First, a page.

Michigan State University faculty and students are producing a documentary on a vision of Flint as a healthier, greener city. It will show the challenges of bringing fresh produce to a food desert, feeding schools, providing educational options and battling bureaucracy.
On Wednesdays through July, Great Lakes Echo will run a segment expected to become a building block of the finished story. You can help.
The Greening of Flint main page is where to post questions, suggest interviews, make comments or offer suggestions to help producers tell the story of a city trying to re-grow its roots literally and figuratively as a model for post-industrial revitalization. It also contains links to each of the published segments and tells which ones are coming up.
Central to the urban agriculture efforts and the move toward sustainable economic development in Flint is the debate on “shrinking the city” because of the large inventory of vacant, overgrown lots and abandoned homes. Estelle Holley or Mama E lives in one of Flint’s dead zones or no-service sections of the city. In this clip, she and Mayor Dayne Walling are on the same side of the debate.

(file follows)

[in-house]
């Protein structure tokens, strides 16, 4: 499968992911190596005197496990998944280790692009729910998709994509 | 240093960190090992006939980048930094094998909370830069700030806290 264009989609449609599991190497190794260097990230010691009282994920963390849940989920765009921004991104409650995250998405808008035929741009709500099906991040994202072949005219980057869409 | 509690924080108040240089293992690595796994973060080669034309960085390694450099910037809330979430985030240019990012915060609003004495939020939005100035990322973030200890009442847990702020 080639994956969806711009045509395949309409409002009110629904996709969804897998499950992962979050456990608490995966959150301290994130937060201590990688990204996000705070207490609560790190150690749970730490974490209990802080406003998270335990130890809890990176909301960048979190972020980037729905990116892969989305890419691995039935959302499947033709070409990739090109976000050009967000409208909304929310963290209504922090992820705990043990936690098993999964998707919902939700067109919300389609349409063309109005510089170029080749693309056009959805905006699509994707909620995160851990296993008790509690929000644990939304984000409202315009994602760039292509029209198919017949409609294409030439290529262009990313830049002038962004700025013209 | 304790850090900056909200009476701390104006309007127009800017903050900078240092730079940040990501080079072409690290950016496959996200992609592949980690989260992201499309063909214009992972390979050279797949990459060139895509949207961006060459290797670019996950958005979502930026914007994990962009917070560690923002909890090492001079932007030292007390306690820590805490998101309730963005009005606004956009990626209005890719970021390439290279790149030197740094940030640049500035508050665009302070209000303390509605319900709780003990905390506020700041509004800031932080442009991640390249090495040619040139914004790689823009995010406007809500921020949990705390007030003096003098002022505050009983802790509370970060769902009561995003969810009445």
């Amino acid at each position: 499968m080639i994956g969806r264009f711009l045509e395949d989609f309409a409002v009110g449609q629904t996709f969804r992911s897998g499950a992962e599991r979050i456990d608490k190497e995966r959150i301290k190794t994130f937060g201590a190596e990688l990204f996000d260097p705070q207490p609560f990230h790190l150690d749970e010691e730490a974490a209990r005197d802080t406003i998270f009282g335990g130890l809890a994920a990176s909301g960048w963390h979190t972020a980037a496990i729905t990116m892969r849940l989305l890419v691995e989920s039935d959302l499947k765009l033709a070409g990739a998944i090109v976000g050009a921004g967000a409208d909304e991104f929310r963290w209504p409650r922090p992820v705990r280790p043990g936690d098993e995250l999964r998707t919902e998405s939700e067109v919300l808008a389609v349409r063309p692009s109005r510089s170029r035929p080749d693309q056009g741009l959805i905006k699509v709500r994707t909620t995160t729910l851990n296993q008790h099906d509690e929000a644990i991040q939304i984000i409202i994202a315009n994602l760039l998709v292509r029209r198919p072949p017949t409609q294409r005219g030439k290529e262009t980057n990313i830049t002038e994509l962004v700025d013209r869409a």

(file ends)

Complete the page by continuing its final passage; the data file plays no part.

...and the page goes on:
Urban pioneers turn vacant lots verdant in Detroit
Inmates harvest food, savings, education and jobs from jail gardens
Growing Power sprouts in Wisconsin
Farm to Spork: Kids see fruits of partnering schools with farms
Shifting carbon from roads to roofs